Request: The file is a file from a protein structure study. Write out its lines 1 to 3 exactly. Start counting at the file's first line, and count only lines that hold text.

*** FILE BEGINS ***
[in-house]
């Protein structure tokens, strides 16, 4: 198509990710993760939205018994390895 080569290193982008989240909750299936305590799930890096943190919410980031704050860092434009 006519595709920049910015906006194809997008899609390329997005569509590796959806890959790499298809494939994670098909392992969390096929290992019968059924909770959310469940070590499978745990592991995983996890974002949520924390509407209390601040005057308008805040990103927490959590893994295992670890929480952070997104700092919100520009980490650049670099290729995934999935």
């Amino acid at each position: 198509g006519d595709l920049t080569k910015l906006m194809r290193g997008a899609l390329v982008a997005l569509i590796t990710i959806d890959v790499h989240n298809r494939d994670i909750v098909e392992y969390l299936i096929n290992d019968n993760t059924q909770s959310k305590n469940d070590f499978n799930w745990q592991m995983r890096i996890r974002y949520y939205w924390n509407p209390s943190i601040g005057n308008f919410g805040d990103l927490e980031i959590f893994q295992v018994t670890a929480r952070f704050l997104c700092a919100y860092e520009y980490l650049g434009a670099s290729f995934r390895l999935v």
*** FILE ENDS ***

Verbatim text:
[in-house]
């Protein structure tokens, strides 16, 4: 198509990710993760939205018994390895 080569290193982008989240909750299936305590799930890096943190919410980031704050860092434009 006519595709920049910015906006194809997008899609390329997005569509590796959806890959790499298809494939994670098909392992969390096929290992019968059924909770959310469940070590499978745990592991995983996890974002949520924390509407209390601040005057308008805040990103927490959590893994295992670890929480952070997104700092919100520009980490650049670099290729995934999935």
């Amino acid at each position: 198509g006519d595709l920049t080569k910015l906006m194809r290193g997008a899609l390329v982008a997005l569509i590796t990710i959806d890959v790499h989240n298809r494939d994670i909750v098909e392992y969390l299936i096929n290992d019968n993760t059924q909770s959310k305590n469940d070590f499978n799930w745990q592991m995983r890096i996890r974002y949520y939205w924390n509407p209390s943190i601040g005057n308008f919410g805040d990103l927490e980031i959590f893994q295992v018994t670890a929480r952070f704050l997104c700092a919100y860092e520009y980490l650049g434009a670099s290729f995934r390895l999935v």